In the Patristic era, women presented models of great asceticism, and we find them equal to men saints in asceticism. The Fathers, Sts. Gregory of Nyssa, Basil the Great, and John Chrysostom praise the strong woman, i.e. the one who shows strength in the battles of faith. By the early 4th century, communities of female ascetics had grown in Egypt, modeled after the monasteries founded by St. Pachomius. It is interesting to note that when St. Anthony decided to give up his possessions and embrace the ascetic life, he entrusted his younger sister to the care of a convent of virgins. Therefore, there must have been organized communities for women already in existence, even before St. Anthony settled as a hermit in the desert and before St. Pachomius established the first cenobitic monasteries for men.

In the "Sayings of the Desert Fathers", there are spiritual mothers mentioned, e.g. St. Theodora, St. Sarah, and St. Synkletika. As much as women attained the heights of holiness in the life of consecrated virginity, there were also those who attained holiness as married women such as St. Helen, Emperor Constantine’s mother, St. Monica, St. Augustine’s mother, and St. Anthusa, the mother of St. John Chrysostom. In our Coptic Church, we have St. Rebecca and St. Dolagi, plus many more unknown to us. It is noteworthy to mention that when the angel appeared to St. Macarius, he told him to go to Alexandria to find the two married women who have reached a higher degree of piety than him.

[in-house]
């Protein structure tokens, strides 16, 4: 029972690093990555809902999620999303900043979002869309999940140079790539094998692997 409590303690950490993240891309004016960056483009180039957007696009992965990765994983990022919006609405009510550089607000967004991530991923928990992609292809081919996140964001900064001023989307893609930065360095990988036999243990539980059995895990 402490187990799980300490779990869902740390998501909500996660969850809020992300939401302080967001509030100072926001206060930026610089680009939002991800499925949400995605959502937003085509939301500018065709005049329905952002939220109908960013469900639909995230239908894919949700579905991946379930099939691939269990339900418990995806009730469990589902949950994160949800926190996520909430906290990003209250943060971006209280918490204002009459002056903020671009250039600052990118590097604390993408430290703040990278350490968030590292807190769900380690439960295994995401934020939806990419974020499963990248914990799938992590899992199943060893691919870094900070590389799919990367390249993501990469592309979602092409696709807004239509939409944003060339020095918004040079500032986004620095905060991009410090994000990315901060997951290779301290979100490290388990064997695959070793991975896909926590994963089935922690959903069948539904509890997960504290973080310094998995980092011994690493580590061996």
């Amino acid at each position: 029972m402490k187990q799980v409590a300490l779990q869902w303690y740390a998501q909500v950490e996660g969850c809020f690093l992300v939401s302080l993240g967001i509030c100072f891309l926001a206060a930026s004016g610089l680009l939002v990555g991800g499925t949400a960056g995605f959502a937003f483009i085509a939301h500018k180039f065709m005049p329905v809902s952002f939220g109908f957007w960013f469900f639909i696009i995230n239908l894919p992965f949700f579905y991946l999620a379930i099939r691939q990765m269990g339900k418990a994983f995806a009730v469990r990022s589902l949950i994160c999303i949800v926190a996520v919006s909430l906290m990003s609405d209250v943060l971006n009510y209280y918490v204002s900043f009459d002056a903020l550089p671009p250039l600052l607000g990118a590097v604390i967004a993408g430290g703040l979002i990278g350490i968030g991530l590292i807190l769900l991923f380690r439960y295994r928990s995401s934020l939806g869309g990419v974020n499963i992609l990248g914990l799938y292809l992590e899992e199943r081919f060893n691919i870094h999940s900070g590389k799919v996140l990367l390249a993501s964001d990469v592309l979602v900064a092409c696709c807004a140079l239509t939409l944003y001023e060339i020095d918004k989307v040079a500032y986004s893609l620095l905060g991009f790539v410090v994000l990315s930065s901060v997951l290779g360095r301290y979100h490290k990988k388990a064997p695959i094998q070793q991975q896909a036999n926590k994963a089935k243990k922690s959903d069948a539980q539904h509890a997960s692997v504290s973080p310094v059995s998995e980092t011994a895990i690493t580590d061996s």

In the 4th century, we find many women with great asceticism who also undertook works of charity on a large scale. An example is St. Fabiola, who was St. Jerome’s friend. She founded a hospital in Rome and nursed the sick and lepers by her own hands. St. Jerome also talked about his friend Marcella, who is considered the first ascetic in Rome. In addition to being ascetic, these women were also learned in the Scriptures. St. Macrina, the eldest sister of Sts. Basil the Great, Gregory of Nyssa, and Peter, was the one who taught her brothers, and they became bishops. She led St. Basil to renounce worldly glory for a life of Christian asceticism. She also engaged him in theological conversations. Also, St. Olympia the deaconess, was the closest friend of St. John Chrysostom and his confidante. She was very loyal to him and he often consulted her in theological issues; he wrote to her seventeen letters from his exile. St. Paula was also a woman of great learning; she helped St. Jerome translate the Scriptures.

Some of these women who had great wealth, also used their wealth to build monasteries. St. Paula helped establish monasteries in Jerusalem for both men and women. Also St. Melania the Elder renounced the aristocratic life and sailed from Spain to Alexandria and then on to Nitria seeking the Holy Fathers: St. Serapion the Great, St. Paphnutius, St. Isidore the confessor, St. Arsanius, etc… Then she went to Palestine and founded monasteries for both men and women. Therefore, in Christianity we see that moral excellence is judged not by a person’s gender, but the quality of spirit. All the above mentioned women, as well as others, were not only pious women, but also cultivated, capable of discussing theological matters.

All of us, both men and women, are called to a life of perfection and are called to service in the Holy Church. God does not call people according to gender nor does He show favoritism. The works of His Grace work through all who are receptive.

The Question Then Is: What Can Women do?

Posted by Fr. Moses Samaan

April 9, 2009